9. Need another peek at this month's entries? Click HERE! Welcome to this month's ProjectGuitar.com Guitar Of The Month voting round! The winner of each month's Guitar Of The Month contest gets front page placement on the main ProjectGuitar.com website, privileged member status, a photo feature on our Facebook page, plus an (all-important) shiny member profile badge. Good luck to this month's entrants! As usual, discuss your voting choice and opinions about the entries this month in this thread....however don't read into the discussion until you've cast your vote! Polls close automagically on 1st November, however this thread is permanently open for discussion!
  10. ProjectGuitar.com

    October 2016

    "This is my third build, and has been a long time in the making – roughly six years. It is a double-neck version of my second build and is also a commission. I am a hobby builder with a small basement shop, but I recently acquired a CNC router which I hope shortens my build time :-) Specs: Body/necks: laminated mahogany/purpleheart/walnut, matching truss rod covers 3/4” flame maple top dyed “Midnight Grape” with faux binding Rosewood fretboards, 12” radius, jumbo frets, abalone & MOP “flying dot” inlays Recessed TOM bridge with string through, 12-string stoptail/string-through combo Sperzel tuners (yes, 18 of them) Flame maple/purpleheart pickup rings, tone/volume and pickup selector knobs Matched mahogany backplate and switch covers Gibson Burstbucker 2’s and 3’s Recessed jack Hand-rubbed nitro finish Weighs in at 12.6 lbs ----==---- Toddler68's full build thread can be found over on the forums here: http://www.projectguitar.com/forums/topic/43384-third-build-double-neck-trouble
  11. Need another peek at this month's entries? Click HERE! Welcome to this month's ProjectGuitar.com Guitar Of The Month voting round! The winner of each month's Guitar Of The Month contest gets front page placement on the main ProjectGuitar.com website, privileged member status, a photo feature on our Facebook page, plus an (all-important) shiny member profile badge. Good luck to this month's entrants! As usual, discuss your voting choice and opinions about the entries this month in this thread....however don't read into the discussion until you've cast your vote! Polls close automagically on 1st October, however this thread is permanently open for discussion!
  12. Welcome to the Guitar Of The Month entries for September 2016! ProjectGuitar.com's Guitar Of The Month contest is a showcase for members to exhibit their creations and to vote on their favourites. The contest is open entry for any and all members, new or old. Winner(s) receive a featured article at the head of the ProjectGuitar.com homepage, a photo posting to our Facebook and elevated member status. ProjectGuitar.com receives tens of thousands of unique visitors monthly; Guitar Of The Month is a great way to showcase your creation to the world! Submissions are open throughout September until the 23rd when public voting opens. Polls close on the 1st of each month. Lastly, if you didn't win a previous month's Guitar Of The Month contest, you are encouraged to enter your build again the next month for a maximum of three consecutive months. Sometimes one entry just hits it out of the park! Tips and Guidelines Upload a maximum of eight photos for the instrument in your post Ensure that your guitar has a name otherwise we'll make one up ;-) List additional descriptive information specific to the build; for example.... The woods and materials used, especially if there is something unusual in there! Scale length(s) and other specific configuration details Electronics, pickups, etc. Is this your first build, fifth or five-hundredth? A bit of information on your own background as a builder helps give context to your build. Was it built in the garage, at school, work or in your own shop? A summary of the build's history. Was it built for yourself, friend/family or a client? Did you design the instrument and its specifications or was it built to spec? What were the inspirations behind the instrument and why were various build aspects chosen? Any background on what makes it special? Posting a link to your guitar-building website, Photobucket, Facebook, etc. is fine, even if it is your business. In the spirit of fairness we encourage instruments made by professional builders to have that disclosure made so there is a more even balance between weekend warriors and grizzled veterans. If you documented your build in the forums, post a link to the thread! Instruments with a build thread shared tend to attract more votes from the general community. ProTip: Voters vote with their ears as well as their eyes....if you have any soundclips of the instrument or even a YouTube video, do post it! Everybody loves to look at beautiful instruments, but hearing them demo'ed is 10x as important. Unsure what to write? Have a look around the entry archives for suggestions. If you have any questions about the contest, either PM me or ask forum members; we're a helpful bunch! This thread is exclusively for entry posts only - any post that is not an entry will be deleted. We love to hear your discussions and opinions on the month's entries whilst the polls are open. Alternatively, head over to that instrument's build thread if one has been made in the entry post. Good luck to all entrants!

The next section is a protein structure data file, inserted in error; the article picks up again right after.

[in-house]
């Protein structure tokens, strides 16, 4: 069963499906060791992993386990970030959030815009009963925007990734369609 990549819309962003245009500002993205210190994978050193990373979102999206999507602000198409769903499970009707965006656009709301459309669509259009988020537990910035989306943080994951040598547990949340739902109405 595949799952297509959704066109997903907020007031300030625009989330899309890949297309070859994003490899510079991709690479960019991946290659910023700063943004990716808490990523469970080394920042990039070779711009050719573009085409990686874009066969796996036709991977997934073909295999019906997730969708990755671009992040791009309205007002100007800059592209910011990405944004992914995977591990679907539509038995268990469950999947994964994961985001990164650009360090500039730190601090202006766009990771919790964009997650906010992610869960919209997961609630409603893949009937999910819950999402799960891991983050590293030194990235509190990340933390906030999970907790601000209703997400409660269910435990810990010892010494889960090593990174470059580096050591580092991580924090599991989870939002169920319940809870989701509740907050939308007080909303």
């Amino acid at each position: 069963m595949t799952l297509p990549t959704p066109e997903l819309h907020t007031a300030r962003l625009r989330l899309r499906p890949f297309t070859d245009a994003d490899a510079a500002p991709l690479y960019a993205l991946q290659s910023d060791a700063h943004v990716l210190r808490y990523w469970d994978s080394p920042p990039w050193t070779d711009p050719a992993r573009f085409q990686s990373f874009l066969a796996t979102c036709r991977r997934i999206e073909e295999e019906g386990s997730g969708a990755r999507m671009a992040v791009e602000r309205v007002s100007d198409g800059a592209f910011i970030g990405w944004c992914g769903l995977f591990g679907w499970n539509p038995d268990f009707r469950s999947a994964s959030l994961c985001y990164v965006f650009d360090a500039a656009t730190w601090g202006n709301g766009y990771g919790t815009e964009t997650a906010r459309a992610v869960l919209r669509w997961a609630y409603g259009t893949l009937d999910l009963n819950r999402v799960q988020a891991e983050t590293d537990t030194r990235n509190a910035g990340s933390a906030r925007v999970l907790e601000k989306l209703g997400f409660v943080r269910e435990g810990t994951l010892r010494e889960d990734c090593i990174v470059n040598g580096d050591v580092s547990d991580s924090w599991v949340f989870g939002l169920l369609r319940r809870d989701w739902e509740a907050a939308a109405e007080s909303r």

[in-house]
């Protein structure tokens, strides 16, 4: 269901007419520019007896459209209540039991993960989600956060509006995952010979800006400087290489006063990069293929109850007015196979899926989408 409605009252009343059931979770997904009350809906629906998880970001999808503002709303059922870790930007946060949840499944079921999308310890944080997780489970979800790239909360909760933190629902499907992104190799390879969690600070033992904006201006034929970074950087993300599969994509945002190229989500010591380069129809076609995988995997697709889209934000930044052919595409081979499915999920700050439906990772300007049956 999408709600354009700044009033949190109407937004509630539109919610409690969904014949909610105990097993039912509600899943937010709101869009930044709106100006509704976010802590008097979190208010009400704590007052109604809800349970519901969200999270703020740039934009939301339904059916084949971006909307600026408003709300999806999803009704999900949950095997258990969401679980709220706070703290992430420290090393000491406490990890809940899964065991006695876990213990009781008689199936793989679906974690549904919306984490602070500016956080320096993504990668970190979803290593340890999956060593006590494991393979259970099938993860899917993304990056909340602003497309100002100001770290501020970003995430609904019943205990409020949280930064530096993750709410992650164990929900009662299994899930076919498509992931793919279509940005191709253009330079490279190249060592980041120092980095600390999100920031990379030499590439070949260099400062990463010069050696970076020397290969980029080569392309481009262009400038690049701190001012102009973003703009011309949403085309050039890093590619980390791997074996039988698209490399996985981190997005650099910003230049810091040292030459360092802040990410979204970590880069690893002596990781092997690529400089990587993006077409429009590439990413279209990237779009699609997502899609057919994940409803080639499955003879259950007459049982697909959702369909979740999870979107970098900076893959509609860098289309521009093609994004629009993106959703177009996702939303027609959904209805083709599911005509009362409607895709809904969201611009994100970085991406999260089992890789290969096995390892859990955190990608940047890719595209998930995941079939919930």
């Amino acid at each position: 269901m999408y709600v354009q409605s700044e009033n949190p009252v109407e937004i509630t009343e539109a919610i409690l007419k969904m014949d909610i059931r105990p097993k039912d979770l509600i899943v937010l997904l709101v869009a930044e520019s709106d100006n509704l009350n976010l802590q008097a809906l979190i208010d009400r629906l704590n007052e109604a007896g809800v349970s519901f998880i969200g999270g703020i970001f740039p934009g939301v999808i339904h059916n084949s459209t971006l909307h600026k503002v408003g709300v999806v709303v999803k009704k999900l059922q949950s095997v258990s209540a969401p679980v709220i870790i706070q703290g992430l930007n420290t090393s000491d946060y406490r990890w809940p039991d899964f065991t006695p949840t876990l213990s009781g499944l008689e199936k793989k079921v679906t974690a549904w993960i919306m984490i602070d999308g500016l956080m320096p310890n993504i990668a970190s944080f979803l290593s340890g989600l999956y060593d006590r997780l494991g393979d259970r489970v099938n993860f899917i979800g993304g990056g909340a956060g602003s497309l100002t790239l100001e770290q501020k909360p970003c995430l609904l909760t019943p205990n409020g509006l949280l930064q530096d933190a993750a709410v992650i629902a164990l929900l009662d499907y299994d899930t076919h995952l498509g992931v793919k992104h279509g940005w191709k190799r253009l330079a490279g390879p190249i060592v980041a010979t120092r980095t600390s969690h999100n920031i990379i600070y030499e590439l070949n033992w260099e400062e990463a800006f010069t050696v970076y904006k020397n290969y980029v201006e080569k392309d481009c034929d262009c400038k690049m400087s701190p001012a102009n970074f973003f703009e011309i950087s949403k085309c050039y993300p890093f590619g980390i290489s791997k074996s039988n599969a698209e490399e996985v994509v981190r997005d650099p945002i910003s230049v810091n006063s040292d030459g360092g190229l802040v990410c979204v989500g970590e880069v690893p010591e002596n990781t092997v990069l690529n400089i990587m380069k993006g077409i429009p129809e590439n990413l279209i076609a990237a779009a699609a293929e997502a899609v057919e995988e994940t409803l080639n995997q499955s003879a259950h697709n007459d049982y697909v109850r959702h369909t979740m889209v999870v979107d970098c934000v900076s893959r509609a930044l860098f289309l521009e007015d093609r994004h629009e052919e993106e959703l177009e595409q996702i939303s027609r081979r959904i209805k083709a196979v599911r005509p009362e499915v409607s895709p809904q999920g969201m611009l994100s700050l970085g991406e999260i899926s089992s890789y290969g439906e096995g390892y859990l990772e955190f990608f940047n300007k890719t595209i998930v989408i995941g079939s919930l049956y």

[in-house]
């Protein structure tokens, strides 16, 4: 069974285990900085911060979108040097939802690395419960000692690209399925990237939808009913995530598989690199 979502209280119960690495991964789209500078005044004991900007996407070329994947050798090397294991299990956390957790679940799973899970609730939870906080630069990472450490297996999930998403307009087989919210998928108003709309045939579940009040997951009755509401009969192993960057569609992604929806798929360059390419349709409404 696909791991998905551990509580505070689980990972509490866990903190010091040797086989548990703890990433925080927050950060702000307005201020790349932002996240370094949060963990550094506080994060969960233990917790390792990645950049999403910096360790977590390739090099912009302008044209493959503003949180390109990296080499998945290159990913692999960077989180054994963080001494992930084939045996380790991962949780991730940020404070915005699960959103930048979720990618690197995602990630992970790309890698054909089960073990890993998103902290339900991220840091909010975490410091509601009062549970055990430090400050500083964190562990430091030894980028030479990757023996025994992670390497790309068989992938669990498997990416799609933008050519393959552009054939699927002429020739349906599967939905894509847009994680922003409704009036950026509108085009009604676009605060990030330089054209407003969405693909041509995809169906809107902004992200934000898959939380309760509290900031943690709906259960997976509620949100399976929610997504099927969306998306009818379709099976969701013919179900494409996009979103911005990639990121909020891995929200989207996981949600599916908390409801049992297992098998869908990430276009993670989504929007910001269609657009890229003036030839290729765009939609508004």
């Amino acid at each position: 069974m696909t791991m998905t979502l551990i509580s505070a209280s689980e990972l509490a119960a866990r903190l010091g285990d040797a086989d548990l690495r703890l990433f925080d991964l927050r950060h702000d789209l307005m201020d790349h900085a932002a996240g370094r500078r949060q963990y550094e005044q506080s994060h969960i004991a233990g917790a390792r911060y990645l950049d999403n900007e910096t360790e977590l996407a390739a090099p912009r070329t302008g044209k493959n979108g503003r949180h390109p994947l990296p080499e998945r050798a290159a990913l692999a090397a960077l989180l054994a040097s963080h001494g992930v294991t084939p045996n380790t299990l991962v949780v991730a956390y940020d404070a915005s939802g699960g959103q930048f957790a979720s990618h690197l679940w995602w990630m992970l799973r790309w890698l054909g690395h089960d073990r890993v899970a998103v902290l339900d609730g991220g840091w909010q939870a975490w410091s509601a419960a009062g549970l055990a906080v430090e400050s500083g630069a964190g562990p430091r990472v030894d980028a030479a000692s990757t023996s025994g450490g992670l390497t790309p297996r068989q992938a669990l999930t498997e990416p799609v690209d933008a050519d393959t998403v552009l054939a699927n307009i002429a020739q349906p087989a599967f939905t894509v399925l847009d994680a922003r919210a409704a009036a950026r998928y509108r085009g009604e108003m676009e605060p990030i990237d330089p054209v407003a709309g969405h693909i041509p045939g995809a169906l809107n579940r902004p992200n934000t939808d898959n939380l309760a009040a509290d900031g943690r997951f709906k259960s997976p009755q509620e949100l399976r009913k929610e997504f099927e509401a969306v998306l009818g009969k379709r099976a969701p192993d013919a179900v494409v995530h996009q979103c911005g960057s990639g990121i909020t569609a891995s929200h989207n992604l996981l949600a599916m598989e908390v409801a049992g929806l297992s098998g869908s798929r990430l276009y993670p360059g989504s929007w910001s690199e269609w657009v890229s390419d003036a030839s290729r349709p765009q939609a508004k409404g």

13. ProjectGuitar.com

    August 2016

    Nugz Blacky - Black Bird Bolt-on Mahogany body Curly Maple top with Black Opium/oil satin finish 5-piece neck; Maple, Wenge with curly Maple bookmatched headplate Black Wood fretboard (compound radius) with lumi side dots & 12 fret logo inlay 26,5" scale length Graph Tech nut 24 frets, Sintoms 2 APG custom pickups 5 position Schaller P megaswitch Schaller M6 tuning machines Gotoh bridge Neutrik NJ3FP6C-B jack; metal housing and gold contacts Custom wood knobs String gauge 0.010 - 0.046